Perspectives on learning and using Haskell

Derek Elkins ddarius at
Fri Jan 2 02:44:23 EST 2004

On Thu,  1 Jan 2004 21:07:00 -0500
ajb at wrote:

> > (6) I have found that Haskell seems to a particularly effective
> > platform for pursuing some ideas of extreme programming,
> There you go. :-)
> There is only one problem I've found with test-driven development in
> Haskell.  In C++, it's possible to break the "module" abstraction
> (yes, I know, C++ doesn't have modules; it has classes, which are
> really instantiable modules) by using "friend".  In Haskell, I find
> myself occasionally having to expose parts of a module which I would
> prefer not to, in order for the unit tests suite to do their job
> effectively.
> I wonder if there might be a way to fix this, say, by allowing modules
> to selectively expose parts of their interface depending on who wants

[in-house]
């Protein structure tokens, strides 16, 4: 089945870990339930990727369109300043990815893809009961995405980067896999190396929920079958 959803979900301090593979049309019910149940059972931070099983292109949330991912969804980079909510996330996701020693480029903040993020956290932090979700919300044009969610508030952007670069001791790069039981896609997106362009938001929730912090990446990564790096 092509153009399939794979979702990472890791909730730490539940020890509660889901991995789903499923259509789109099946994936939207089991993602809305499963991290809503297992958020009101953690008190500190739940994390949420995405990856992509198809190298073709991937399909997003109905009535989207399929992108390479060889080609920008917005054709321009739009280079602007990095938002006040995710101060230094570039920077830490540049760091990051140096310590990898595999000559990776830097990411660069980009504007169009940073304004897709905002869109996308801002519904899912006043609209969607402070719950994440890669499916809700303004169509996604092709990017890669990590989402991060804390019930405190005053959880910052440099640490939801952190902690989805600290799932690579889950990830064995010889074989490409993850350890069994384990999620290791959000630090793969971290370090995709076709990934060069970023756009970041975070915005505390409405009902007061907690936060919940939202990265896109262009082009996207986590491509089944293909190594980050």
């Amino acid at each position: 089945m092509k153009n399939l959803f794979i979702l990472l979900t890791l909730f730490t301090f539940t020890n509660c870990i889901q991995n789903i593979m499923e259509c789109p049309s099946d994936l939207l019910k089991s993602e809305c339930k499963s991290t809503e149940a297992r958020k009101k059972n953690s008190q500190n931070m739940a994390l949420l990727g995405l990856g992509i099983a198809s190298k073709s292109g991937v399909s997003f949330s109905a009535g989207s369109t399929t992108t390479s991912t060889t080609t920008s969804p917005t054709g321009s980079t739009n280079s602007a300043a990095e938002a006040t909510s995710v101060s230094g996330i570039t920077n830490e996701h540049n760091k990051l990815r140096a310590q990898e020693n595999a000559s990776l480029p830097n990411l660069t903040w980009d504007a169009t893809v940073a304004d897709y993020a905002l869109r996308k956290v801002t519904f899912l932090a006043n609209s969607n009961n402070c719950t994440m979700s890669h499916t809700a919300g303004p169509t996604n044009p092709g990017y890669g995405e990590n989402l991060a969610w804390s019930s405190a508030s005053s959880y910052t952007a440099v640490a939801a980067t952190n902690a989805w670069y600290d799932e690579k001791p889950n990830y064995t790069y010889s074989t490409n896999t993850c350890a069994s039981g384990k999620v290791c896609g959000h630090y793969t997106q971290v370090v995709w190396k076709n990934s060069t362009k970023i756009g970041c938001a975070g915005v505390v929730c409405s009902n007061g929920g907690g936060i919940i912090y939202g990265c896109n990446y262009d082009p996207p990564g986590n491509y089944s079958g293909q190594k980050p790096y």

> to use it.

Well, the quick and dirty solution (at least with GHC) is to use GHCi
and interpret the modules, which should keep some internals readily
accessible.  For example, I use the new -e option of GHC to run my unit

The "nicer" way*, though it could use less typing and "extraneous"
files, is simply use multiple modules.

module FooInternals where

publicFoo :: Foo -> Bar
publicFoo x = privateFrob x

privateFrob x :: Foo -> Bar
privateFrob x = ...

debugFoo :: (Foo -> Bar) -> Foo -> Bar
debugFoo f x = ...

module Foo ( publicFoo ) where
import FooInternals

module FooDebug ( publicFoo, debugFoo ) where
import FooInternals

* Okay, so it doesn't really solve the "problem", it's just a way of
structuring that avoids it.

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